Be dissatisfied. Have a divine dissatisfaction until we see justice roll down like waters,” said the Rev. Otis Moss III at the 9:15 a.m. Friday morning worship service in the Amphitheater. His sermon title was “The Other America” and the Scripture reading was Luke 10:25-37, the story of the Good Samaritan.
“Neighbor, oh neighbor, it is time to recognize the other America,” he said.
At his church, Trinity United Church of Christ, during the Martin Luther King Jr. celebrations in January, Moss said he often reimagines the title and scripture of King’s messages.
“I highlight how the message is still relevant,” he said.
“The Other America” was a title King used.
There are two Americas, Moss said. One America has pristine lawns, clean walls and food. Housing and education are always assumed. But many live in the other America, the America of deferred dreams and the fatigue of despair. In this other America, a student is forced to move from home to home and couch to couch and the school still expects him or her to work to the highest ability.
In the other America, there is economic apartheid, health care is a luxury and “men with pensions and insurance and live in penthouses want to rescind the laws that provide universal health care and the only beverage they drink is tea,” Moss said.
America, he said, ranks at the bottom, educationally, of the industrialized nations, but at the top for exclusive schools.
The dirty little secret of America is that poverty and economic apartheid, cooked in racism, has driven many into the 12th circle of Dante’s Inferno.
“We had a colonial rebellion built on the backs of [black] bodies and the greatest transfer of wealth from the poor to wealthy in the world,” he said.
What does the Bible have to say about this, he asked. In the story of the Good Samaritan, the young lawyer knows that he is supposed to love God with all his heart and soul and mind and love his neighbor as himself. But he asks, “Who is my neighbor? Do you have a public theology and a public faith? Do you institute the faith you claim to operate under?”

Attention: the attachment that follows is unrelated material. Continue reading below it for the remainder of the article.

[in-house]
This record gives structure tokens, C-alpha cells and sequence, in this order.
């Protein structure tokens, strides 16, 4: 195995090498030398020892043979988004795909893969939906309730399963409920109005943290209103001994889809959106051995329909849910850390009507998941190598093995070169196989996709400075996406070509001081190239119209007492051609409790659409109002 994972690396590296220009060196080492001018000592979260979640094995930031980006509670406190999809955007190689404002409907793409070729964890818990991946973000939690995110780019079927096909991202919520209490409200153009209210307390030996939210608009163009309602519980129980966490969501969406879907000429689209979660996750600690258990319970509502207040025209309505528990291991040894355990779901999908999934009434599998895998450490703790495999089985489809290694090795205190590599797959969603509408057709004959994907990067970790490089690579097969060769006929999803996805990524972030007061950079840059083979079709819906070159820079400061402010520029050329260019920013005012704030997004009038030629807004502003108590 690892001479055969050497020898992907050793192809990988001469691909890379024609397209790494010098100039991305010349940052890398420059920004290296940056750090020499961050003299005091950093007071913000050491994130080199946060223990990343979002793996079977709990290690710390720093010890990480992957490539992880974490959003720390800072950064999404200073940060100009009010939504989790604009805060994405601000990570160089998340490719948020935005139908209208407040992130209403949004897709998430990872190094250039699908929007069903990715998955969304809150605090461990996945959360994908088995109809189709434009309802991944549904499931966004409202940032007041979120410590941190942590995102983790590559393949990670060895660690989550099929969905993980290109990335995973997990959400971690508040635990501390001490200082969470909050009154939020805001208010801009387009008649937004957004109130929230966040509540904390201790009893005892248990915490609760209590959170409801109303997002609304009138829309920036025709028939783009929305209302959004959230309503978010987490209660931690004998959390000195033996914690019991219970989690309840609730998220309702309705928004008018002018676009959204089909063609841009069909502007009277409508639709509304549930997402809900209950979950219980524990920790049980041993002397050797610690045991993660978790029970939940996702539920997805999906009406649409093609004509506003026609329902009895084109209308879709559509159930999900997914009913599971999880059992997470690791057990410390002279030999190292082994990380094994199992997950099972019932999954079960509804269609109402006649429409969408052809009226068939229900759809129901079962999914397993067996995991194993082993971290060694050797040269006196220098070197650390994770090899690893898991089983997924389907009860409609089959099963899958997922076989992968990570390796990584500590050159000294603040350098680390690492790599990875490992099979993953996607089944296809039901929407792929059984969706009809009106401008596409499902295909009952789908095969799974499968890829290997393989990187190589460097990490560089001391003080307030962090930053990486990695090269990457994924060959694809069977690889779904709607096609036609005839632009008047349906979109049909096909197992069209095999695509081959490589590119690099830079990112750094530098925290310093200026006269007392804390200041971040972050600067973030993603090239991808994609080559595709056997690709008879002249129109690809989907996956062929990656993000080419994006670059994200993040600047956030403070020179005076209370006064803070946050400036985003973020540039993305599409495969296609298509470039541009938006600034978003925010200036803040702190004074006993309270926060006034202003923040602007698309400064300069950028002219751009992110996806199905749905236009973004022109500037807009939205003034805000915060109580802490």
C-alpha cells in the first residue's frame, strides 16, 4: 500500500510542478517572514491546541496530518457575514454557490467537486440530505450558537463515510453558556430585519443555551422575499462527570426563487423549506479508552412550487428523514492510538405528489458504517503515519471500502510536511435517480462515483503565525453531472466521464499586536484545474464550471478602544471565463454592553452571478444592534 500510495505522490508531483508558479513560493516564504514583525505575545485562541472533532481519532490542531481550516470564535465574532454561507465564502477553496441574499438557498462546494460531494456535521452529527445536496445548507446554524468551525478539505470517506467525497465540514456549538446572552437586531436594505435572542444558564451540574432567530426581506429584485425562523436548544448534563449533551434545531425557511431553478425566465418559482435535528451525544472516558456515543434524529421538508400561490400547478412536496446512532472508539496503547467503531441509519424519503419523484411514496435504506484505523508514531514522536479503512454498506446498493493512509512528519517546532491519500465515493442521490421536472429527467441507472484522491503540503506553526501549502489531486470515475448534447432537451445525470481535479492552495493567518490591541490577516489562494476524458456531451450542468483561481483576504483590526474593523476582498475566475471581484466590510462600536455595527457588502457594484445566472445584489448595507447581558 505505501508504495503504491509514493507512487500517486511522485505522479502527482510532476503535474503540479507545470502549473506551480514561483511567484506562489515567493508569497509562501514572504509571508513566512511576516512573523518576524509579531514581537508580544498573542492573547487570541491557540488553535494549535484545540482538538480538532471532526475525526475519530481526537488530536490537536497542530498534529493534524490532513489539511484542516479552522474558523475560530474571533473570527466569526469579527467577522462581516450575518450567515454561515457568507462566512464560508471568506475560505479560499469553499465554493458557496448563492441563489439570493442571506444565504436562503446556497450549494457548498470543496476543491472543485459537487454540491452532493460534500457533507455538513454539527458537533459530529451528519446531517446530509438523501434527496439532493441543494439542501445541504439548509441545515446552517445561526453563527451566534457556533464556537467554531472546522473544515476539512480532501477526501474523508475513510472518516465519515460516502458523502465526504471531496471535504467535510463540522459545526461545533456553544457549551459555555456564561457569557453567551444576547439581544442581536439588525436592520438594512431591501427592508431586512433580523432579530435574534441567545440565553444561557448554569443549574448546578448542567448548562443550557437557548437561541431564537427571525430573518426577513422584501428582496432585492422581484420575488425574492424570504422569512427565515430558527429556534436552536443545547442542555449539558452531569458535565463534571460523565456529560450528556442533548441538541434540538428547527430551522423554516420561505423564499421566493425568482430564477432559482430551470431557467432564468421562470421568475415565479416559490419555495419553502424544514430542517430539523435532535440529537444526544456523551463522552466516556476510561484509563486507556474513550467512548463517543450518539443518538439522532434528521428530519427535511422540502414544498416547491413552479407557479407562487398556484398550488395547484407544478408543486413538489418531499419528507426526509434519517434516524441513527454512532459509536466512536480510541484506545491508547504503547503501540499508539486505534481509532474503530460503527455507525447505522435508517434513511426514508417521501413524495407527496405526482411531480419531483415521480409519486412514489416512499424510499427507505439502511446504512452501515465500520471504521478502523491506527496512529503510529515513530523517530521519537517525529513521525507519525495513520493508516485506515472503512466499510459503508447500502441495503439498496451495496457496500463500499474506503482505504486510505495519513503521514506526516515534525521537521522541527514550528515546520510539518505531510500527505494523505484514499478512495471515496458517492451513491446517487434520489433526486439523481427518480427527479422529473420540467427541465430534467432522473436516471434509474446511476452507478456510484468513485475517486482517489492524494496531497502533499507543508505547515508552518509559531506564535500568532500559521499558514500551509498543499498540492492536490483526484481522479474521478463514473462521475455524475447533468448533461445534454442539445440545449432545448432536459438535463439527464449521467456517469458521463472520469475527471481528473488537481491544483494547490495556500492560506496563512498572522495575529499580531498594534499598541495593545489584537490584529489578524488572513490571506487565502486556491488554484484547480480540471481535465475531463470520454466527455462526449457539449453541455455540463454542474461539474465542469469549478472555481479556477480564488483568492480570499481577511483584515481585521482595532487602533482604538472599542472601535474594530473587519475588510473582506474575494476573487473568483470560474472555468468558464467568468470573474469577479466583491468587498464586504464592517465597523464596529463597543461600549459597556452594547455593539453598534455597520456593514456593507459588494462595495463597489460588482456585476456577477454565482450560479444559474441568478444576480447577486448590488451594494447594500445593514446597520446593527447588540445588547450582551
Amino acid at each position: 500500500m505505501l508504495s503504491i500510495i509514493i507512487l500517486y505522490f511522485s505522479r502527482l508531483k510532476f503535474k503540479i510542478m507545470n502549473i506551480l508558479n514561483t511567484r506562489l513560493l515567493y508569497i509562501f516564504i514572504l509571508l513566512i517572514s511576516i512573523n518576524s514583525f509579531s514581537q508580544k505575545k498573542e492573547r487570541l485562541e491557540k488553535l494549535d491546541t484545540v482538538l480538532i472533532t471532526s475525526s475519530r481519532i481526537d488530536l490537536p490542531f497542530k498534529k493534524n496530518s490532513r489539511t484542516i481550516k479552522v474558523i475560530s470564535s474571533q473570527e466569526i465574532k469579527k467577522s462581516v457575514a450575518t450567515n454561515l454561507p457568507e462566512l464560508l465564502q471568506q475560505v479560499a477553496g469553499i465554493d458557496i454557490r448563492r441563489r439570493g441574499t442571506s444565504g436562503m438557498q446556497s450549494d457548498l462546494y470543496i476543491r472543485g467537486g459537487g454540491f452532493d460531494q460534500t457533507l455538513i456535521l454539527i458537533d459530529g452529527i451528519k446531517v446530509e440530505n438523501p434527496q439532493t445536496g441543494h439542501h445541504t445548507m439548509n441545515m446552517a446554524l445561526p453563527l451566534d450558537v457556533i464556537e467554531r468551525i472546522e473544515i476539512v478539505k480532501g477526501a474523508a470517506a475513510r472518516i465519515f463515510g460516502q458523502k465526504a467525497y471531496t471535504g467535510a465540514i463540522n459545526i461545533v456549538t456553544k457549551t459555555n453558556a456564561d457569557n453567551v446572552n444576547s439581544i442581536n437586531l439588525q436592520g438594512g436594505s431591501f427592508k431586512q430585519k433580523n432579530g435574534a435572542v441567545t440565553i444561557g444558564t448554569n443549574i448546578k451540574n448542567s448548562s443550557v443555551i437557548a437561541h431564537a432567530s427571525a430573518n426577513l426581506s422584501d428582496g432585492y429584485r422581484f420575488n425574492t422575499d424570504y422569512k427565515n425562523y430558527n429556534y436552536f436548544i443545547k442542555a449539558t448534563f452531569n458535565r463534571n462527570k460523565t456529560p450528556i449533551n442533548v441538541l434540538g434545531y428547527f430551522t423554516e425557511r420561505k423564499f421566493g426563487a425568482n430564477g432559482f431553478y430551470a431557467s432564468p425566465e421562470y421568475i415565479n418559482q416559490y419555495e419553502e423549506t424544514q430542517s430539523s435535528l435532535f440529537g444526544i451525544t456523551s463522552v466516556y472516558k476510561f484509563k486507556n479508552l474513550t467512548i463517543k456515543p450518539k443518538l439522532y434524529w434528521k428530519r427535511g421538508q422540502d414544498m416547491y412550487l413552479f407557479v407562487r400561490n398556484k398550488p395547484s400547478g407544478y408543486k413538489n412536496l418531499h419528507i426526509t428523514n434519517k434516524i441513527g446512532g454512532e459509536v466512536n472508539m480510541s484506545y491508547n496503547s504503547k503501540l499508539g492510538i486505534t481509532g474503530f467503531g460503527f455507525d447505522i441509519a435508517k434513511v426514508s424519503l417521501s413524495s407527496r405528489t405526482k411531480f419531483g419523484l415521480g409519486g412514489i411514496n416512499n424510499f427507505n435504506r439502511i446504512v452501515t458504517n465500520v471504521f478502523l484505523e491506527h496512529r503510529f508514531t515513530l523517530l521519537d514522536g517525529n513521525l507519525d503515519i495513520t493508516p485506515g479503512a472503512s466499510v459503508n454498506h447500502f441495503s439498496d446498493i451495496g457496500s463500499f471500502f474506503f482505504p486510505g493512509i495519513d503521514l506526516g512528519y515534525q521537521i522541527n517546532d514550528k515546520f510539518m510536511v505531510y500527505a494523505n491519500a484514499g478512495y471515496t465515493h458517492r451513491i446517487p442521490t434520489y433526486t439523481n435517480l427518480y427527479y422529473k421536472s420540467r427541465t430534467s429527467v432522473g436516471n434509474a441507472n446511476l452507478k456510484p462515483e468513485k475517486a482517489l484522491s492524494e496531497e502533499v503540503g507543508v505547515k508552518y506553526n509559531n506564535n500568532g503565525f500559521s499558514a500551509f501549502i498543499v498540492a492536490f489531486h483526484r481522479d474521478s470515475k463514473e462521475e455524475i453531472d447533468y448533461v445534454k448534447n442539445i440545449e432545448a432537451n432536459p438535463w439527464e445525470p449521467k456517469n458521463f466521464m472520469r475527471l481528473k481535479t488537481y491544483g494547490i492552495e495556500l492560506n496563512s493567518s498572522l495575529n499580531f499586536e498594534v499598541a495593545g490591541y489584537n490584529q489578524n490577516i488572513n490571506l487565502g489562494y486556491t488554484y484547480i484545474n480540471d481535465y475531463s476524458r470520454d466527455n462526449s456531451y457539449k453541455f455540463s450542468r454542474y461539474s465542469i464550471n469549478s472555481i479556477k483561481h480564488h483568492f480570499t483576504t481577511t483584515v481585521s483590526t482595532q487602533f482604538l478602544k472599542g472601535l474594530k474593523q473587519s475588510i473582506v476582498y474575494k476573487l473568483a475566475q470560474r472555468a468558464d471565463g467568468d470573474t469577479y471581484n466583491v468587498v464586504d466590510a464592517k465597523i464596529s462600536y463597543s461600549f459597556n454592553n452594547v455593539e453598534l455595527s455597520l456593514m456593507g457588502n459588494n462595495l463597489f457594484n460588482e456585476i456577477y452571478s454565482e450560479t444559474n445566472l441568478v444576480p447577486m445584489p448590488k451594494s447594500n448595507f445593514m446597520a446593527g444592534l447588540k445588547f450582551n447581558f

The priest in the story is a fundamentalist, a conservative and moved to the other side of the road.
“When your religion restricts your ability to be compassionate, you need to run and find a new spirituality. This religious fundamentalist was restricted so he could not see the need in front of him,” Moss said. “If the church wants to close its eyes to pain, if you want to have a megachurch and a mini theology, you don’t have much of a ministry. Don’t allow religion to restrict your relevancy.”
The Levite, Moss said, did not attend “Hebrew Lives Matter” meetings. The people of Israel were brutalized by the Roman Empire, but the Levite thought if he stayed away, people would recognize him individually for his accomplishments. He didn’t realize the people in power associated him with them and saw stereotypes.
“We are all interconnected,” he said. “I am here because I am connected with a wider village. My name is Otis Moss III and there was an Otis Moss, Jr., and before him a first Otis Moss and before him Frederick Douglass and before him Roger Williams and before him Martin Luther.”
He continued the litany of ancestors all the way back to Adam and Eve and said, “And before them was God. We always stand on somebody’s shoulders; we are not in this alone.”
The only person who was not afraid of his culture or his ethnicity was the Samaritan who did attend Hebrew Lives Matter meetings.
“When Hebrew Lives Matter, all lives matter,” Moss said. “Salvation comes from unexpected sources. It will come from someone with a different orientation [Bayard Rustin who taught Martin Luther King Jr.], or someone with a third grade education [Fannie Lou Hamer who fought for voting rights in Mississippi] or William Sloane Coffin speaking on race and the military, or Cesar Chavez. God can use anybody, anywhere, anytime.”
“Be dissatisfied with a divine dissatisfaction until every family has a decent home, quality education and mass incarceration is obliterated. Let us not have an anemia of deeds. I know Chautauqua is not America, but it is an aspirational community,” Moss said. “There will be porches and democratic dialogue that will include the other America. Be dissatisfied until ‘justice rolls down like waters and righteousness like an ever-flowing stream.’ ”
The Rev. Ed McCarthy presided. Emily Peterson, who serves as the Christian coordinator for Chautauqua’s Abrahamic Program for Young Adults, read the Scripture. The Motet Choir sang “Let All the People Say ‘Amen,’ ” by Pepper Choplin. Jared Jacobsen, organist and coordinator of worship and sacred music, directed the choir and Ginny Oram and Kathleen Riley served as soloists. The Gladys R. Brasted and Adair Brasted Gould Memorial Chaplaincy provided support for this week’s services.